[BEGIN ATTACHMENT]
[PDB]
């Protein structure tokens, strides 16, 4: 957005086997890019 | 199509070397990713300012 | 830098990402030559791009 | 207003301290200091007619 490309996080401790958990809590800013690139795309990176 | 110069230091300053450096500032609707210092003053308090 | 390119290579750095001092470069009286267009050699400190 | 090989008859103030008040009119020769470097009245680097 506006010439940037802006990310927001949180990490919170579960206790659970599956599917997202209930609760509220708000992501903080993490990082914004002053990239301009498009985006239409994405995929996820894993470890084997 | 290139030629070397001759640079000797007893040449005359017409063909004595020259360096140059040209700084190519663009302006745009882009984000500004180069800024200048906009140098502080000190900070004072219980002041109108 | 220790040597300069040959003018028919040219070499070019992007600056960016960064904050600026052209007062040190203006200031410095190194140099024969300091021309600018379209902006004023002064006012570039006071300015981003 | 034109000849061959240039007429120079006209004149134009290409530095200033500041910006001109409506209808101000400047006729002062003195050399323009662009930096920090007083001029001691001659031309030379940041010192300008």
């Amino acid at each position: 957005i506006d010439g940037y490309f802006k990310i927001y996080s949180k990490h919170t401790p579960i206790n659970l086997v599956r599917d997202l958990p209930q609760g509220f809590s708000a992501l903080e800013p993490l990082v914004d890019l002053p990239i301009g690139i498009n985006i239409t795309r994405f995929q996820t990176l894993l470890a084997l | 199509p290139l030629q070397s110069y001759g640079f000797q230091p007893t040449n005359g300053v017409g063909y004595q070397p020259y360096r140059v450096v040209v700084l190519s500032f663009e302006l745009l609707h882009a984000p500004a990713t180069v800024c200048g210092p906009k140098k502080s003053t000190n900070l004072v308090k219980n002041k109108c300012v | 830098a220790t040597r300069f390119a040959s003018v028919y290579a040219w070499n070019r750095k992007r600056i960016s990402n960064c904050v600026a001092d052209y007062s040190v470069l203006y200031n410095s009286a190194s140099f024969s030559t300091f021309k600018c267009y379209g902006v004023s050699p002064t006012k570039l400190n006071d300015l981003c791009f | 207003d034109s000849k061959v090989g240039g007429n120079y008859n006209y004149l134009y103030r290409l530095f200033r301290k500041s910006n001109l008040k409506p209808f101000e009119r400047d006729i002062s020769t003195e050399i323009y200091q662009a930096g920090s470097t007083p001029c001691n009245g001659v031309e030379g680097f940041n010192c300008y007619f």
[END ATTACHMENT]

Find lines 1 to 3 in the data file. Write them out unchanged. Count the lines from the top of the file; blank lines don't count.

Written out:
[PDB]
């Protein structure tokens, strides 16, 4: 957005086997890019 | 199509070397990713300012 | 830098990402030559791009 | 207003301290200091007619 490309996080401790958990809590800013690139795309990176 | 110069230091300053450096500032609707210092003053308090 | 390119290579750095001092470069009286267009050699400190 | 090989008859103030008040009119020769470097009245680097 506006010439940037802006990310927001949180990490919170579960206790659970599956599917997202209930609760509220708000992501903080993490990082914004002053990239301009498009985006239409994405995929996820894993470890084997 | 290139030629070397001759640079000797007893040449005359017409063909004595020259360096140059040209700084190519663009302006745009882009984000500004180069800024200048906009140098502080000190900070004072219980002041109108 | 220790040597300069040959003018028919040219070499070019992007600056960016960064904050600026052209007062040190203006200031410095190194140099024969300091021309600018379209902006004023002064006012570039006071300015981003 | 034109000849061959240039007429120079006209004149134009290409530095200033500041910006001109409506209808101000400047006729002062003195050399323009662009930096920090007083001029001691001659031309030379940041010192300008």
């Amino acid at each position: 957005i506006d010439g940037y490309f802006k990310i927001y996080s949180k990490h919170t401790p579960i206790n659970l086997v599956r599917d997202l958990p209930q609760g509220f809590s708000a992501l903080e800013p993490l990082v914004d890019l002053p990239i301009g690139i498009n985006i239409t795309r994405f995929q996820t990176l894993l470890a084997l | 199509p290139l030629q070397s110069y001759g640079f000797q230091p007893t040449n005359g300053v017409g063909y004595q070397p020259y360096r140059v450096v040209v700084l190519s500032f663009e302006l745009l609707h882009a984000p500004a990713t180069v800024c200048g210092p906009k140098k502080s003053t000190n900070l004072v308090k219980n002041k109108c300012v | 830098a220790t040597r300069f390119a040959s003018v028919y290579a040219w070499n070019r750095k992007r600056i960016s990402n960064c904050v600026a001092d052209y007062s040190v470069l203006y200031n410095s009286a190194s140099f024969s030559t300091f021309k600018c267009y379209g902006v004023s050699p002064t006012k570039l400190n006071d300015l981003c791009f | 207003d034109s000849k061959v090989g240039g007429n120079y008859n006209y004149l134009y103030r290409l530095f200033r301290k500041s910006n001109l008040k409506p209808f101000e009119r400047d006729i002062s020769t003195e050399i323009y200091q662009a930096g920090s470097t007083p001029c001691n009245g001659v031309e030379g680097f940041n010192c300008y007619f």